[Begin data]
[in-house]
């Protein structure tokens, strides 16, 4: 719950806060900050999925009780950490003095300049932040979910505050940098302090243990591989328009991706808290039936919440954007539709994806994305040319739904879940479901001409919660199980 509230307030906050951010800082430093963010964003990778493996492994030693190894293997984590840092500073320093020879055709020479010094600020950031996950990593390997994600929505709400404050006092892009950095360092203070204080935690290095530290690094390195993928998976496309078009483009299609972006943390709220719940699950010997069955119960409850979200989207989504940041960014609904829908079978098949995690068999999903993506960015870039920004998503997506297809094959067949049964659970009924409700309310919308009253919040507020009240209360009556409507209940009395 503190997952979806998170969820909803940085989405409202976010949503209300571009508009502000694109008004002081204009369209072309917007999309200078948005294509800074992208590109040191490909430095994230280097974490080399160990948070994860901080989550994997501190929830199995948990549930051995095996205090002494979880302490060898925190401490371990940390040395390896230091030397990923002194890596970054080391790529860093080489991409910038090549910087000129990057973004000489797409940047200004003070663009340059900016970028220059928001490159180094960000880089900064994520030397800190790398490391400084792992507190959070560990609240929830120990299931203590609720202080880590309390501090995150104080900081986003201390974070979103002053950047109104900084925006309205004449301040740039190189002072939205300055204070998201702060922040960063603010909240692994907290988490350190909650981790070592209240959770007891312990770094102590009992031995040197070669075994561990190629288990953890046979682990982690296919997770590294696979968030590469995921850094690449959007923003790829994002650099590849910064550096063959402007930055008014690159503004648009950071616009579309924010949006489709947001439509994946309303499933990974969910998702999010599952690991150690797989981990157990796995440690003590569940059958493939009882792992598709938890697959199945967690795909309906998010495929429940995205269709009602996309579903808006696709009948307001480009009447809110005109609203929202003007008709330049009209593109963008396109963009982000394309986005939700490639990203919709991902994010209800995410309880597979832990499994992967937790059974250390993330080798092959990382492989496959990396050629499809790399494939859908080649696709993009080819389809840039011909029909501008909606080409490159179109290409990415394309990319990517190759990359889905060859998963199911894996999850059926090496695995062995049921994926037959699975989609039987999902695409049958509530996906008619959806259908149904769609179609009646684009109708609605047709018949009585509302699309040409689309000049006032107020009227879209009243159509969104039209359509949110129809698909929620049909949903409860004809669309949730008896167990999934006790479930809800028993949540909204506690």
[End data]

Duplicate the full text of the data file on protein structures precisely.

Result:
[in-house]
């Protein structure tokens, strides 16, 4: 719950806060900050999925009780950490003095300049932040979910505050940098302090243990591989328009991706808290039936919440954007539709994806994305040319739904879940479901001409919660199980 509230307030906050951010800082430093963010964003990778493996492994030693190894293997984590840092500073320093020879055709020479010094600020950031996950990593390997994600929505709400404050006092892009950095360092203070204080935690290095530290690094390195993928998976496309078009483009299609972006943390709220719940699950010997069955119960409850979200989207989504940041960014609904829908079978098949995690068999999903993506960015870039920004998503997506297809094959067949049964659970009924409700309310919308009253919040507020009240209360009556409507209940009395 503190997952979806998170969820909803940085989405409202976010949503209300571009508009502000694109008004002081204009369209072309917007999309200078948005294509800074992208590109040191490909430095994230280097974490080399160990948070994860901080989550994997501190929830199995948990549930051995095996205090002494979880302490060898925190401490371990940390040395390896230091030397990923002194890596970054080391790529860093080489991409910038090549910087000129990057973004000489797409940047200004003070663009340059900016970028220059928001490159180094960000880089900064994520030397800190790398490391400084792992507190959070560990609240929830120990299931203590609720202080880590309390501090995150104080900081986003201390974070979103002053950047109104900084925006309205004449301040740039190189002072939205300055204070998201702060922040960063603010909240692994907290988490350190909650981790070592209240959770007891312990770094102590009992031995040197070669075994561990190629288990953890046979682990982690296919997770590294696979968030590469995921850094690449959007923003790829994002650099590849910064550096063959402007930055008014690159503004648009950071616009579309924010949006489709947001439509994946309303499933990974969910998702999010599952690991150690797989981990157990796995440690003590569940059958493939009882792992598709938890697959199945967690795909309906998010495929429940995205269709009602996309579903808006696709009948307001480009009447809110005109609203929202003007008709330049009209593109963008396109963009982000394309986005939700490639990203919709991902994010209800995410309880597979832990499994992967937790059974250390993330080798092959990382492989496959990396050629499809790399494939859908080649696709993009080819389809840039011909029909501008909606080409490159179109290409990415394309990319990517190759990359889905060859998963199911894996999850059926090496695995062995049921994926037959699975989609039987999902695409049958509530996906008619959806259908149904769609179609009646684009109708609605047709018949009585509302699309040409689309000049006032107020009227879209009243159509969104039209359509949110129809698909929620049909949903409860004809669309949730008896167990999934006790479930809800028993949540909204506690």